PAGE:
Fiji's government has declared a State of Natural Disaster in areas affected by last week's Cyclone Harold.
The Disaster Management Minister, Jone Usamate, made the announcement this afternoon, saying it would enable the government to exercise certain powers to deal with the aftermath of the category four storm which killed at least one person and damaged homes and crops across the country.
Mr Usamate said the declaration was for certain parts of the Eastern, Central and Western Divisions of the country.
In the Eastern Division it was for Kadavu and the Southern Lau group, which were particularly hard hit.
In the Central Division the areas included Tailevu North, Korovou, Nausori, Nakasi, Beqa and Yanuca.
For the Western division, the declaration has been made for the districts of Nadarivatu, Vatulele, Mamanuca Group, the Yasawa Group, coastal communities in the Coral Coast and along the Sigatoka River in the Nadroga/Navosa province.
Four government boats were being sent out with assessment teams, aid and food.
Mr Usamate confirmed the distribution of food supplies had begun in the Central Division, and would begin in the Western Division on Tuesday, while personnel were being deployed to the Eastern Division.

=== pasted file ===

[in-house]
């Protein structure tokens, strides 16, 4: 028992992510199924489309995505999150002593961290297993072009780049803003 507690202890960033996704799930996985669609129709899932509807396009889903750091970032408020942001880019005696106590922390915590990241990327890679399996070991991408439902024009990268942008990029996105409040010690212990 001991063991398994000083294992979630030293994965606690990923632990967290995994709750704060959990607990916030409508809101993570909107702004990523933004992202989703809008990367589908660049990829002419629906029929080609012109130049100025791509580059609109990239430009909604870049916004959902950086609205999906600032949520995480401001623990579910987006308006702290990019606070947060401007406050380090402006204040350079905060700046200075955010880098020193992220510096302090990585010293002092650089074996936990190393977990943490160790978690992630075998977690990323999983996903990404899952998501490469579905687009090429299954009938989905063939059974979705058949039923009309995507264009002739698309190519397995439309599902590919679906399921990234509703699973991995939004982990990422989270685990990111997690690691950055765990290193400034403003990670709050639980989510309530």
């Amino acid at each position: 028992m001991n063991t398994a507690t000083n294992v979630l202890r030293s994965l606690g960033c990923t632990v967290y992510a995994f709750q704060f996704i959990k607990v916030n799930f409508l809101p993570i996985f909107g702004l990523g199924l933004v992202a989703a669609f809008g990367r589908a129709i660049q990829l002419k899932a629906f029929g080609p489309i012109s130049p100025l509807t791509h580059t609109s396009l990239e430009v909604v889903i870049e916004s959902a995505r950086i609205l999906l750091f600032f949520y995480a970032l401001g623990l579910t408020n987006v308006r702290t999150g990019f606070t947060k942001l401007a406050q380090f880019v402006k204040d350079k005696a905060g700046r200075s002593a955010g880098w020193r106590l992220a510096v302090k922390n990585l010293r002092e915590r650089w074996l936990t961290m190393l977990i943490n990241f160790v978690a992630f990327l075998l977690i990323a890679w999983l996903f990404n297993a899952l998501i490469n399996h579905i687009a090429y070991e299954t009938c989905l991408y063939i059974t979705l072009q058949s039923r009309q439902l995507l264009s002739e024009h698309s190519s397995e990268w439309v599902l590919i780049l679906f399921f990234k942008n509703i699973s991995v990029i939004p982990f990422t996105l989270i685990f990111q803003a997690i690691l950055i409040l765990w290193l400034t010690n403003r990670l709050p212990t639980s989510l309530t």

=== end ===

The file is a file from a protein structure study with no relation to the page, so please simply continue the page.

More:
He also thanked the governments of New Zealand and Australia for their assistance at this time.
The minister said assessments were still being completed but the Northern Division had been cleared and the priority for that region was now on minimising the spread of Covid-19, of which the country had 16 cases.
Mr Usamate said it was a challenge to deal simultaneously with the cyclone aftermath and the coronavirus.
But he insisted Covid-19 protocols were being adhered to in evacuation centres across the country, of which 66 were still open.
As of this morning 1800 people were still in the centres.
The government said although final assessments were still pending, the cost of the damage to property and crops from the cyclone would run into the millions of dollars.
The State of Natural Disaster will last for 30 days